War Memorial by Alison Rumfitt


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War Memorial

Here, now, I have a pill to stop me from writing this
and it doesn’t work because I’ve been taking them less
and I’m at the end of the box, so here,
I can write again, which feels painful,
the ends of my fingers are like split wood.
Here is another poem about something that makes you squirm,
and I walk far out from my home down to the seafront
where a heavy wind blows and carries gull laughter.
I am wearing jeans, I am always wearing jeans
because the last time I walked down here
I wore a skirt which flapped around my knees.

There is a war memorial. It sits squat and ugly made of concrete
encircled by walls. I find it very relatable.
I once heard someone joke that it looks phallic
and the joke was that war is masculine,
making me masculine, making me phallic,
making me, warlike, I’ve never fought a battle in my life,
I wouldn’t know where to start.
Last time, we all sat in the memorial’s great shadow drinking wine
and I got chips from the shop a short walk away,
a car pulled up: two women were inside,
“My sister thinks you’re hot,” said one of them,
they wanted me to climb in deep with them
and be nestled by their edges.
I ran. This was the first bad thing that happened that day.
The second was the men shouting at me,
“Can’t you just wear jeans?”
and the third was the girl I kissed who then abruptly
shoved her hand up my skirt when my back was turned.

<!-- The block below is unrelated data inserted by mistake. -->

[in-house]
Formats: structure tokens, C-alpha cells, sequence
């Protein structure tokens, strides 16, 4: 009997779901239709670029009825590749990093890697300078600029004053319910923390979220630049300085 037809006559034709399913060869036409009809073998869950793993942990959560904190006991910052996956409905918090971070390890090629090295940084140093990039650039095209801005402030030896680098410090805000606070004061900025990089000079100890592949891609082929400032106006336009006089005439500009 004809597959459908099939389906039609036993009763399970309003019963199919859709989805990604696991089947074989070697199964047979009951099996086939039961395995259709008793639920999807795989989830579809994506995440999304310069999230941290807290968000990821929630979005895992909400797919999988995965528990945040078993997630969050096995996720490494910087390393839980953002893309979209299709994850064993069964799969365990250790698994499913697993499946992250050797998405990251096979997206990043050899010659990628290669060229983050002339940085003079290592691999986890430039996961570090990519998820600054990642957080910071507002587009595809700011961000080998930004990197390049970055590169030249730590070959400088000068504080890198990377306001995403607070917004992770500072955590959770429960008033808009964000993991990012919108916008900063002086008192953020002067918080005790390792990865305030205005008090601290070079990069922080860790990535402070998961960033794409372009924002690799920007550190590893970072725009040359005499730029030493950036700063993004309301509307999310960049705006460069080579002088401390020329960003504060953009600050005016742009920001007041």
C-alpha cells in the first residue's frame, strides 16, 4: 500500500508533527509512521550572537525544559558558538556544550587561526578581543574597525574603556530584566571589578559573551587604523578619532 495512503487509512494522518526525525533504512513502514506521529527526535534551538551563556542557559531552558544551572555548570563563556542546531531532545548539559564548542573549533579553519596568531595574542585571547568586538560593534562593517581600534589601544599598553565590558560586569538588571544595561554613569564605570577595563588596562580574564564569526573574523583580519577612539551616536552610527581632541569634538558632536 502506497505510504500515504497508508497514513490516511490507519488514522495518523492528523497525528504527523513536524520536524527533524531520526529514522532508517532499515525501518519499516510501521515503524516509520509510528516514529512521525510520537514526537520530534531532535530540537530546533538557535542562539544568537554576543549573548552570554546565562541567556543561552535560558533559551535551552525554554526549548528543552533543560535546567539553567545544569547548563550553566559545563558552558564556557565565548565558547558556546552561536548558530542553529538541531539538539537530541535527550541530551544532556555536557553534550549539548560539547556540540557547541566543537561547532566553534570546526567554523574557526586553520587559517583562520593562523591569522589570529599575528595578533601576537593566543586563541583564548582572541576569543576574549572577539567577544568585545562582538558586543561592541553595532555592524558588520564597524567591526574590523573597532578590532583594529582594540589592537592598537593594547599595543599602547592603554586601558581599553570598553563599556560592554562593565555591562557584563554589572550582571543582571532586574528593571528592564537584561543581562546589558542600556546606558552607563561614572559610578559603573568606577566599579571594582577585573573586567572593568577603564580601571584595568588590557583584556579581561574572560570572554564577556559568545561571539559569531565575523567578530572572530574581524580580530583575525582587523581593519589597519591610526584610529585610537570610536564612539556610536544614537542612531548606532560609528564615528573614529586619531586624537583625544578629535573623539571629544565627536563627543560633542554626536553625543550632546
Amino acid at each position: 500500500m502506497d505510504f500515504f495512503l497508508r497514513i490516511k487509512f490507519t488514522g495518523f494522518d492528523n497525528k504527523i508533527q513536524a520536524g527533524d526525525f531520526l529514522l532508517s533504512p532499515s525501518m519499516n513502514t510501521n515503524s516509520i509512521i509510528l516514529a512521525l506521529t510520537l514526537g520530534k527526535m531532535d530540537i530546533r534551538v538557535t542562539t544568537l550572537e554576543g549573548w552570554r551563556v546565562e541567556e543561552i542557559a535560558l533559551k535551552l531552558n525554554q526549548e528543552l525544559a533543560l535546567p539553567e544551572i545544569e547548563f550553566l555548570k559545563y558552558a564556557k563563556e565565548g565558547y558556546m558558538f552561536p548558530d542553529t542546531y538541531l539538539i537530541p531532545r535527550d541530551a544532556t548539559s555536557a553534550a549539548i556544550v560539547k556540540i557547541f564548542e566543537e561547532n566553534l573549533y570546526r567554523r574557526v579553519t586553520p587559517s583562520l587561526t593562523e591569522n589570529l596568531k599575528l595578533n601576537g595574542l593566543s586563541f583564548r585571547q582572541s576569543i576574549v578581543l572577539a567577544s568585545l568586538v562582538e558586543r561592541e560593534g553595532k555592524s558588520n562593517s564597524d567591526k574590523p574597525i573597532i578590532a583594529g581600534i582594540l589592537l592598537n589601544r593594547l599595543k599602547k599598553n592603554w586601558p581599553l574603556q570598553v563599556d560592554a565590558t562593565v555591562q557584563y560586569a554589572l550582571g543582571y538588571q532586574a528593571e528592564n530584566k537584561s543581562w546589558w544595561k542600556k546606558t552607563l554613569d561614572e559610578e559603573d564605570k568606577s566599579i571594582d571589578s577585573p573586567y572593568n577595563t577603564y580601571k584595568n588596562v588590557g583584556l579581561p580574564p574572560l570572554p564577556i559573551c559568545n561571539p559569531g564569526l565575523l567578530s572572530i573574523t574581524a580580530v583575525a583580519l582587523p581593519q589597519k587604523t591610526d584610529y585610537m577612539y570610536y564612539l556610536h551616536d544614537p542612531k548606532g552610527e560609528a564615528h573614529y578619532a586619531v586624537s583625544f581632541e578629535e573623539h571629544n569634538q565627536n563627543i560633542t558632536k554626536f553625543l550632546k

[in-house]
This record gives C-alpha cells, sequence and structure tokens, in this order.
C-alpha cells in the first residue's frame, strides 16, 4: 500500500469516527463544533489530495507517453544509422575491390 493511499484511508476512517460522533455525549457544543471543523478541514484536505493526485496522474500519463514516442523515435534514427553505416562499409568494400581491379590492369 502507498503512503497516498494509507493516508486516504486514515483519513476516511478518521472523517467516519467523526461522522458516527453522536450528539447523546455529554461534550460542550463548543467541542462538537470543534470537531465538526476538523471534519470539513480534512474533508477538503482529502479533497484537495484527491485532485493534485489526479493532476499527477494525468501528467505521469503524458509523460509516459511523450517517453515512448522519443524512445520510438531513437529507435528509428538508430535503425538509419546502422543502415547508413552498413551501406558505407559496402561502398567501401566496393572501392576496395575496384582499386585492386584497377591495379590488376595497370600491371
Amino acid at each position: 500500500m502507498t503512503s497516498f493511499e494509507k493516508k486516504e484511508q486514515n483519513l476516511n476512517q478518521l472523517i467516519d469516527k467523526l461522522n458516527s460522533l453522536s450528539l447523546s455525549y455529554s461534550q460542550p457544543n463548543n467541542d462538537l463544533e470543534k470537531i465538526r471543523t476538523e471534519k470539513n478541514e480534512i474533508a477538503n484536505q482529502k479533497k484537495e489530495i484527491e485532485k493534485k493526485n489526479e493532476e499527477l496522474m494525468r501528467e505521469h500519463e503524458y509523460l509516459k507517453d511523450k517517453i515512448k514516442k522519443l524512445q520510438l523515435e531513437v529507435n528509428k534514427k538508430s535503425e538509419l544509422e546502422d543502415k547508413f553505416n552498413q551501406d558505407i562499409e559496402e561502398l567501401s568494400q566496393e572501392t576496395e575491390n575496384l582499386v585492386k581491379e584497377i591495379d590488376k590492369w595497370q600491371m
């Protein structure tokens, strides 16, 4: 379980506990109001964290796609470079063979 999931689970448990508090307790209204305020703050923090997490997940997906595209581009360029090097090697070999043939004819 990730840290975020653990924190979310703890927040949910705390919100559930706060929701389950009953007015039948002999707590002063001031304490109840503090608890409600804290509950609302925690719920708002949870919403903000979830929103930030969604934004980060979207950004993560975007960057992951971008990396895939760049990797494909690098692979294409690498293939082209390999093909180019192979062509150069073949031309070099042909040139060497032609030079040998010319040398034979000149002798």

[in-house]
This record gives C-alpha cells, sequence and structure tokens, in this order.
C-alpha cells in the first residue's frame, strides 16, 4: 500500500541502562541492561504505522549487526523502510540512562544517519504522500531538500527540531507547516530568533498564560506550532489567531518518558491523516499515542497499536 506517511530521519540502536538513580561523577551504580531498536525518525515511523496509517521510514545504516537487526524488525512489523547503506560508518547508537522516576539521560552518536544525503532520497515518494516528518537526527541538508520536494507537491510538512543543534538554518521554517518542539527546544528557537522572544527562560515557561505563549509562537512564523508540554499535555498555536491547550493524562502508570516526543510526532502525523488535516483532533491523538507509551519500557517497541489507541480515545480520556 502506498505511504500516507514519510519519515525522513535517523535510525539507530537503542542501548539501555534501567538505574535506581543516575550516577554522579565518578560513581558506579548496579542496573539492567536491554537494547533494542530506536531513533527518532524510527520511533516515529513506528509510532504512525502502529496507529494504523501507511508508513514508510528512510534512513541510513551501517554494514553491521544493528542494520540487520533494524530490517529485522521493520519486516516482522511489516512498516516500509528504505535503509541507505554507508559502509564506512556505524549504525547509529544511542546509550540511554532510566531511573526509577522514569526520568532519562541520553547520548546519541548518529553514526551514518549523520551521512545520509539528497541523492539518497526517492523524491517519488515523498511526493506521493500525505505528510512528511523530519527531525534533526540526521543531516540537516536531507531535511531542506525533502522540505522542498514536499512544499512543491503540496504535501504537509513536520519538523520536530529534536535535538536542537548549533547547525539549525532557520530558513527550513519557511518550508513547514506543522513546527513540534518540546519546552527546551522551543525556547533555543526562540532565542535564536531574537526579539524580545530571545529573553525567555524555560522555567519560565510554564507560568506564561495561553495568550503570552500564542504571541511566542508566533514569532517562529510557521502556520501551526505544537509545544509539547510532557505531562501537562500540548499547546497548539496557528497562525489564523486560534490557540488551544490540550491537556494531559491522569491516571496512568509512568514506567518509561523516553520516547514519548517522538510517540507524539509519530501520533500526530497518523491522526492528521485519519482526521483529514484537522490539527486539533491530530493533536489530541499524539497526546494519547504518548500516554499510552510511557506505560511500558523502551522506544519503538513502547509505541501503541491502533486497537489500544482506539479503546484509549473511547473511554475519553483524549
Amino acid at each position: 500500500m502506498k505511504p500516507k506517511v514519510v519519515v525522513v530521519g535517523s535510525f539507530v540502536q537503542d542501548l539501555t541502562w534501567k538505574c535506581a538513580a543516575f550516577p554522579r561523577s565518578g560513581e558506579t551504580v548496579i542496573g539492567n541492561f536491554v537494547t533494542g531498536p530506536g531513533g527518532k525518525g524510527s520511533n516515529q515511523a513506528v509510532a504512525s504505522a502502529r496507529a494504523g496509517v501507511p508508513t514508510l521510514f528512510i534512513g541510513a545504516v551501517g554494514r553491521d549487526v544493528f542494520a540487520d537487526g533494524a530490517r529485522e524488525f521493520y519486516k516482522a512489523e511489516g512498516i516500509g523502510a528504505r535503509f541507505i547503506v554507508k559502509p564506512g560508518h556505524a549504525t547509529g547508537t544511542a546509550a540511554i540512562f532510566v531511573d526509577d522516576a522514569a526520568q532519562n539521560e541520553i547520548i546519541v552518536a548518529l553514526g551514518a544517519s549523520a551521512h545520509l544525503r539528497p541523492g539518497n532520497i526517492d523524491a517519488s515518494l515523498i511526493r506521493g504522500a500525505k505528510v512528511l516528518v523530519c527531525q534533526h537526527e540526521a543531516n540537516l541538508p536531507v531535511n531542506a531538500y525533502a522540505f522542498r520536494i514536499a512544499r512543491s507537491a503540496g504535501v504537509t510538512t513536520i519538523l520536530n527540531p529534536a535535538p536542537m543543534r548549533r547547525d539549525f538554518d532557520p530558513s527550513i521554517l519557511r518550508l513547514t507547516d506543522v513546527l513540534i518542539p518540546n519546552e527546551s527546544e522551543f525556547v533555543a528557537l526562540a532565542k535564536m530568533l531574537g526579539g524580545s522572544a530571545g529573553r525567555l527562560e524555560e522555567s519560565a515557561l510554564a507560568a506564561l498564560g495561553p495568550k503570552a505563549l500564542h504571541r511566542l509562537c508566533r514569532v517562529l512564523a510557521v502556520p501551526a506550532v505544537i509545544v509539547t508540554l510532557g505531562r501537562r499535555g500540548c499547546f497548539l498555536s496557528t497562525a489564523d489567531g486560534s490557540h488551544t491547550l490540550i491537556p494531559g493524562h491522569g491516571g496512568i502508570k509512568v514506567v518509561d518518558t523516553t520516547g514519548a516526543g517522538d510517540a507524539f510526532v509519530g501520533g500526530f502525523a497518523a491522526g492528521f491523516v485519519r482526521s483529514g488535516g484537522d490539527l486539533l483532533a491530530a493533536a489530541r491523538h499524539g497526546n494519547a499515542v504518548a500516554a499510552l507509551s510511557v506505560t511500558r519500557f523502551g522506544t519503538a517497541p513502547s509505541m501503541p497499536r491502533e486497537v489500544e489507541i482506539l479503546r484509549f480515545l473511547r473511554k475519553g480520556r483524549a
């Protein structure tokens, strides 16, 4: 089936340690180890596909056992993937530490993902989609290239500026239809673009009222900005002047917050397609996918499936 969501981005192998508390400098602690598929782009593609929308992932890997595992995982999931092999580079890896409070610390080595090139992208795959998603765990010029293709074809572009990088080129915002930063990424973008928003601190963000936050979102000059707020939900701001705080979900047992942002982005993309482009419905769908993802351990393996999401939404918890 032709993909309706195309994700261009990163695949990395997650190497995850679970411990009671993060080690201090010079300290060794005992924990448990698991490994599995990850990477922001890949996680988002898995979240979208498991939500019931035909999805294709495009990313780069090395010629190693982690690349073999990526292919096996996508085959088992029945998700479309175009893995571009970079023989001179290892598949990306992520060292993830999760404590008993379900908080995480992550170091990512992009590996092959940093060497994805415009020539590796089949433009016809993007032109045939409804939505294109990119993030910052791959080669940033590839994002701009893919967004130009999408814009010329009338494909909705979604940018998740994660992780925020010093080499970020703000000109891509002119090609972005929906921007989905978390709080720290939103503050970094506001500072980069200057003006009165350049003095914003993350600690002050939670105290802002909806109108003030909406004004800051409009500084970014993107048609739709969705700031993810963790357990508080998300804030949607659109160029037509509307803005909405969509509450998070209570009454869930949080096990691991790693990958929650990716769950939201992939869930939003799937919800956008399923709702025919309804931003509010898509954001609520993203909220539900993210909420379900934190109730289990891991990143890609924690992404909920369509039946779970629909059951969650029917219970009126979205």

She needn’t have, she could have just gone and touched
the memorial. It would have been better for everyone, I
think.

Can you imagine a better summer for all
and a better time out beside the seaside
where we all ate chips and I didn’t flinch and I
got in their car and they took me home and finished me off,
what a lovely summer’s evening beside the sea
in the shadow of the memorial standing testament to dead kids,
instead we have to deal with all this aftershock,
another little pain to add to my book,
something else to write poetry about.

I can hear the soldiers sing
and I walk to their rhythm:
I don’t know what I’ve been told,
legs in this skirt feel fucking cold,
left,
right,
left,
right,
who will be left,
who was right,
who will be left,
who was right?




Alison Rumfitt

Alison is an 19 year-old transgender writer who lives in the South of England and studies at the University of Sussex. She loves mythology, folklore, gothic romance and neon-lit cinema. Her poetry has previously been published in Liminality, Persephone’s Daughters, TAME zine and Cahoodaloodaling. It featured in Nothing Without a Company’s play [Trans]Formations, and she has (and continues) to work with Lush’s perfumery Gorilla Perfumes. Her twitter is @ironicgothic.